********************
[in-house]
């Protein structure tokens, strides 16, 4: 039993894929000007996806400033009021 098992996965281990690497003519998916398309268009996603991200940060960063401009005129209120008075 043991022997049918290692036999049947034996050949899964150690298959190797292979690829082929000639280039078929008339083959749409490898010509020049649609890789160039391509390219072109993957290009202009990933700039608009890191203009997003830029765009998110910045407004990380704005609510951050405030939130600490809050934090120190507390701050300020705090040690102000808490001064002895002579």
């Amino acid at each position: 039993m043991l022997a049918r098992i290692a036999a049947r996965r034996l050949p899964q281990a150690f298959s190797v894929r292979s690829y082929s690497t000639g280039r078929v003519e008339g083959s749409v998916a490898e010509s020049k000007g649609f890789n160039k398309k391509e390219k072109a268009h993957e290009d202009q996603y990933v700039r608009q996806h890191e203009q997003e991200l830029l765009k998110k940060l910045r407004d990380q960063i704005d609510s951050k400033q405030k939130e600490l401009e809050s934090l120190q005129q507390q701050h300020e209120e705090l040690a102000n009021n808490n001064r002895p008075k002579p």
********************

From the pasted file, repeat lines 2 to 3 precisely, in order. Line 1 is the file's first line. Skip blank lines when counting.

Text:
């Protein structure tokens, strides 16, 4: 039993894929000007996806400033009021 098992996965281990690497003519998916398309268009996603991200940060960063401009005129209120008075 043991022997049918290692036999049947034996050949899964150690298959190797292979690829082929000639280039078929008339083959749409490898010509020049649609890789160039391509390219072109993957290009202009990933700039608009890191203009997003830029765009998110910045407004990380704005609510951050405030939130600490809050934090120190507390701050300020705090040690102000808490001064002895002579």
């Amino acid at each position: 039993m043991l022997a049918r098992i290692a036999a049947r996965r034996l050949p899964q281990a150690f298959s190797v894929r292979s690829y082929s690497t000639g280039r078929v003519e008339g083959s749409v998916a490898e010509s020049k000007g649609f890789n160039k398309k391509e390219k072109a268009h993957e290009d202009q996603y990933v700039r608009q996806h890191e203009q997003e991200l830029l765009k998110k940060l910045r407004d990380q960063i704005d609510s951050k400033q405030k939130e600490l401009e809050s934090l120190q005129q507390q701050h300020e209120e705090l040690a102000n009021n808490n001064r002895p008075k002579p």